Ministering in a Difficult Church (Said at Southern Seminary)
I think Dr. Lawless’ message should be heard by all aspiring ministers. There are too many students at Southern and other seminaries who are attending not because they need to learn anything–they already know everything. Rather, they are attending simply to gain credibility. In essence their education has become the choice idol they would rather worship.
How to Ruin a Women’s Ministry (Resurgence), for the ladies
Jesus Christ: The Interpretive Key to the Scripture (Monergism), this article tackles some key concepts of Christianity that are taken to a level that it shouldn’t just because Christ was not the focus, for example the first point of how there is a false assertion that one can lose his salvation, but this is only “because the focus becomes your own moral ability rather than Christ.”
Love and Marriage: Luther Style (Boundless) “In a handwritten invitation to the public ceremony for their wedding, [Martin] Luther wrote to a friend, ‘I feel neither passionate love nor burning for my spouse, but I cherish her.'”
The Vow (Washington Post) Must be the sweetest story I’ve read in a long time, if not ever; I hope I will some day be as loving to my wife as he is
If you have not heard, the New York Philharmonic (NY Times) has recently paid a visit to North Korea getting a chance to perform in front of the North Koreans (Times). With the orchestra came of course journalists, here are some photos not usually seen by Americans of North Korea (NY Times). (Links are to photoblogs and they are all different sets)
That Martin Luther? He wasn’t so bad, says Pope (Times UK), “the Pope will argue that Luther, who was excommunicated and condemned for heresy, was not a heretic.” If you read the article it seems to me that no one really has a solid stand on anything happening anymore, the article is confusing in the way it will say something like this, “the move would help to promote ecumenical dialogue between Catholics and Protestants,” and then say it is to “counteract the impact of July’s papal statement describing the Protestant and Orthodox faiths as defective and ‘not proper Churches.'” I think that sums up ecumenicalism.
Ligonier Ministries (Ligonier) now has started there own blog
Five Books to Read Before Easter (Challies)
Here is a quote of a quote from Charles Swindoll’s book, Improve Your Serve, that I found most insightful and surprising that it came from a child’s book. The chapter is on how we are called to be servants and how it is what we were made to be, but so often we don’t think that way. The child’s book is about a stuff rabbit that wants so hard to be “real,” but then encounters a worn-out stuffed horse and begins to have a dialogue (If you’re wondering what child’s book it is, it is The Velveteen Rabbit.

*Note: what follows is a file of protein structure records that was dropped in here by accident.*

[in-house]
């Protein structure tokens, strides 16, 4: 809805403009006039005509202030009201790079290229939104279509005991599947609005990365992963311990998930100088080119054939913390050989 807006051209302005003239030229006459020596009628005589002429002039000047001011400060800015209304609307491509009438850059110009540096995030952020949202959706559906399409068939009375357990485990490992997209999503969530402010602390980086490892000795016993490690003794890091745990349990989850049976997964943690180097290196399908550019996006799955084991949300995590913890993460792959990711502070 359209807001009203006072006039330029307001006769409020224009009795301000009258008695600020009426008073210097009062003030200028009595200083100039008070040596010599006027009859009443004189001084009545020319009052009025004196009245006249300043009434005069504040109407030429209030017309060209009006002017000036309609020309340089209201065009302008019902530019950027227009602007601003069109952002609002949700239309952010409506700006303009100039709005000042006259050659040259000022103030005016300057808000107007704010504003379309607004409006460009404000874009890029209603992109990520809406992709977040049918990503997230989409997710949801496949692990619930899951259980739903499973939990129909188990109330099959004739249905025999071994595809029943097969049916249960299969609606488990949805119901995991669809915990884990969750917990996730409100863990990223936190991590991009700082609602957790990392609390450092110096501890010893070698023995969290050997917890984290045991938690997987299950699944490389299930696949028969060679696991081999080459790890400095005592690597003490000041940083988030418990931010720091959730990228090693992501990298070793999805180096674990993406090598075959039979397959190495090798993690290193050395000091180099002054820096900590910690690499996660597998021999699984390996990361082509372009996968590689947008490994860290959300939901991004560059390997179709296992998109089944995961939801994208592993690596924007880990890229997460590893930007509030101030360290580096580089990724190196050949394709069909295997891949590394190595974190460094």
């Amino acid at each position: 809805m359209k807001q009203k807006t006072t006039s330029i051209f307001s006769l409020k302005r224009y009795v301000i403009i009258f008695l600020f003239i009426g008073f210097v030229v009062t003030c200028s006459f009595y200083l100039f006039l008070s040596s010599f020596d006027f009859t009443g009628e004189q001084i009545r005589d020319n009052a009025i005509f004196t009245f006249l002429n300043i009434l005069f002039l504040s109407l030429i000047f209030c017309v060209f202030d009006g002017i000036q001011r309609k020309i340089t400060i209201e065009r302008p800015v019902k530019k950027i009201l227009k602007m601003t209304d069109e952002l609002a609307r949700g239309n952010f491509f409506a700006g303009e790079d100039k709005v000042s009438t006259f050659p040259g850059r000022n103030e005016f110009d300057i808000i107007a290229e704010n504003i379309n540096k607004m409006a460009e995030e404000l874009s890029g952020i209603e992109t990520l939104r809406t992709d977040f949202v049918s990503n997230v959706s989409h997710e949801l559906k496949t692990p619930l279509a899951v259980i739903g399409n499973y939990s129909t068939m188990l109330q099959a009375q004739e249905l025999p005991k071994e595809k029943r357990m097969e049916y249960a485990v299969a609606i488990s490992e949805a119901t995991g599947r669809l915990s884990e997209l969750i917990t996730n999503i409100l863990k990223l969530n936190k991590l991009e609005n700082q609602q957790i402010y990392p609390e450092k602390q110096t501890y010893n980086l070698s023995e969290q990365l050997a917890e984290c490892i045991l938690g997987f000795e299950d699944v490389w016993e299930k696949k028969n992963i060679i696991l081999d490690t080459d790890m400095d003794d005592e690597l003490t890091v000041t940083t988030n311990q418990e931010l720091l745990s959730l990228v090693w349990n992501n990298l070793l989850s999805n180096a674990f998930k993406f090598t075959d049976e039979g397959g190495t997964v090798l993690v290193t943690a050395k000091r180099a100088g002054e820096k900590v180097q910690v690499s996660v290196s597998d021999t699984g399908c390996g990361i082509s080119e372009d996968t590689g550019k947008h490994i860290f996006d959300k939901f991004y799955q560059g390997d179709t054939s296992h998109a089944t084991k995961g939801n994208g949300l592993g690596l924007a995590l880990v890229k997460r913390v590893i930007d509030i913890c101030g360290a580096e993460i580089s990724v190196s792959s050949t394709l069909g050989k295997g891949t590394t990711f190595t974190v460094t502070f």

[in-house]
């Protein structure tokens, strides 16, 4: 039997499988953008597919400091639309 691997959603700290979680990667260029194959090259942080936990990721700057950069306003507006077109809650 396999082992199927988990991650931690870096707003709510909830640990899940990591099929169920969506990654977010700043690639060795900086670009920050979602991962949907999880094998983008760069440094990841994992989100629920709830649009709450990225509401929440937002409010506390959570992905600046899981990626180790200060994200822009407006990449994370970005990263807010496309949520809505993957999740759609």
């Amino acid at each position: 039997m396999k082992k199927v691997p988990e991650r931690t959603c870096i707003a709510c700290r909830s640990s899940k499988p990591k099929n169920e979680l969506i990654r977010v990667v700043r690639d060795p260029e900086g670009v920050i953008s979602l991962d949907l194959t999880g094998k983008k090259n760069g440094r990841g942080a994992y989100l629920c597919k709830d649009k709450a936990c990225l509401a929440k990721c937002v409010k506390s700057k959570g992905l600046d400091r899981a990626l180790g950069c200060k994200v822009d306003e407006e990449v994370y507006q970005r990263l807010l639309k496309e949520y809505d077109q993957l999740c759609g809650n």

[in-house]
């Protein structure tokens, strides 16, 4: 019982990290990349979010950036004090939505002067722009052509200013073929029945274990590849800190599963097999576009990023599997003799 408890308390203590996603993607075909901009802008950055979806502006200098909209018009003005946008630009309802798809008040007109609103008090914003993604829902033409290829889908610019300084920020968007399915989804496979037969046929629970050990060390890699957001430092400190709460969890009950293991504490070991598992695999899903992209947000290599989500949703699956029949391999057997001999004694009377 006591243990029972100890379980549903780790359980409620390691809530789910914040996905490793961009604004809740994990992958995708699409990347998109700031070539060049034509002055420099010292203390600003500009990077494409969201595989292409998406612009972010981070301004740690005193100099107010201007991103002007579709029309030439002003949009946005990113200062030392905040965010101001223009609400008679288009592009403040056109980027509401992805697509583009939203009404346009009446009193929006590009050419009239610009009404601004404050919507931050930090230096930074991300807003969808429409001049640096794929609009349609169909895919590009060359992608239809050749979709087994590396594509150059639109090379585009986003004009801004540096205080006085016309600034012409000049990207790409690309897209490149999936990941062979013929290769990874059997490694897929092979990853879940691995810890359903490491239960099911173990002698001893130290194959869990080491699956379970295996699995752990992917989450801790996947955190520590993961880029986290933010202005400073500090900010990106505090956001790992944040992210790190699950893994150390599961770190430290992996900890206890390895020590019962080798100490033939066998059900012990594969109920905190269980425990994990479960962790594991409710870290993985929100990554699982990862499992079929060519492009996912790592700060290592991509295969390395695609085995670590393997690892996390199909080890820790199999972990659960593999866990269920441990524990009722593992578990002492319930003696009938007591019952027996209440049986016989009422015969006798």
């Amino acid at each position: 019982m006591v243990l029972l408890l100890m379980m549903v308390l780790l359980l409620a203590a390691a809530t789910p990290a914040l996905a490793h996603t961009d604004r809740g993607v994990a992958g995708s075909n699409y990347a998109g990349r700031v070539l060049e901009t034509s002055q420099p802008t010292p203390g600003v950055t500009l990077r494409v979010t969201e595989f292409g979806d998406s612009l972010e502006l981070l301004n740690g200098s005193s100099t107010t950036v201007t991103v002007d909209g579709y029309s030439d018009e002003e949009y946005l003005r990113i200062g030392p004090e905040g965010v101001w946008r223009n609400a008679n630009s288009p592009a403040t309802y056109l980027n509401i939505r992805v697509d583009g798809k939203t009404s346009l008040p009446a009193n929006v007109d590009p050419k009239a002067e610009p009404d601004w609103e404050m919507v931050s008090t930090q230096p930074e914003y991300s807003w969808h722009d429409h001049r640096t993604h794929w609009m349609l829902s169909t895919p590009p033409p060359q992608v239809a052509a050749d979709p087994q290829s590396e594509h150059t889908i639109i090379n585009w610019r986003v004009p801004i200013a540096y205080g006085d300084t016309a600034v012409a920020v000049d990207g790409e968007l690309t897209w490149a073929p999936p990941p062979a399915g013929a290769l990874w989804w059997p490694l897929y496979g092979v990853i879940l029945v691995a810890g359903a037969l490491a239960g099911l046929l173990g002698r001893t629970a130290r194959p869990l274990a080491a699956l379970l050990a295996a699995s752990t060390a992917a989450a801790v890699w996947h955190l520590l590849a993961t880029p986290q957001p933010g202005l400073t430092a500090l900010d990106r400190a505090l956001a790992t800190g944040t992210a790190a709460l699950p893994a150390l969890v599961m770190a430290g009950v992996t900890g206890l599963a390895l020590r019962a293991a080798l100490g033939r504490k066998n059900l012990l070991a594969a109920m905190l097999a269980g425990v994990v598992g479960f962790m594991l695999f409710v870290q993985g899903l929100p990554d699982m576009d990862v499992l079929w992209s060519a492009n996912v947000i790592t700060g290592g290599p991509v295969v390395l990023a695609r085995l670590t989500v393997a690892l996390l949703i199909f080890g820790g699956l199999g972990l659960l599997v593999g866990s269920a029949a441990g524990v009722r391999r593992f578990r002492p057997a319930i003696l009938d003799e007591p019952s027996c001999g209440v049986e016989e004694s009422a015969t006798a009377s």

The Skin Horse had lived longer in the nursery than any of the others. He was so old that his brown coat was bald in patches and showed the seams underneath, and most of the hairs in his tail had been pulled out to string bead necklaces. He was wise, for the had seen a long succession of mechanical toys arrive to boast and swagger, and by-and-by break their mainsprings and pass away, and he knew that they were only toys, and would never turn into anything else. For nursery magic is very strange and wonderful, and only those playthings that are old and wise and experienced like the Skin Horse understand all about it.
“What is REAL?” asked the Rabbit one day, when they were lying side by side near the nursery fender, before Nana came to tidy the room. “Does it mean having things that buzz inside you and a stick-out handle?”
“Real isn’t how you are made,” said the Skin Horse. “It’s a thing that happens to you. When a child loves you for a long, long time, not just to play with, but REALLY loves you, then you become real.”
“Does it hurt?” asked the Rabbit.
“Sometimes,” said the Skin Horse, for he was always truthful. “When you are Real you don’t mind being hurt.”
“Does it happen all at once, like being wound up,” he asked, “orbit by bit?”
“It doesn’t happen all at once,” said the Skin Horse. “You become. It takes a long time. That’s why it doesn’t often happen to people who break easily, or have sharp edges, or who have to be carefully kept. Generally, by the time you are Real, most of your hair has been loved off, and yours eyes drop out and you get loose in the joints and very shabby. But these things don’t matter at all because once you are real you can’t be ugly, except to people who don’t understand.”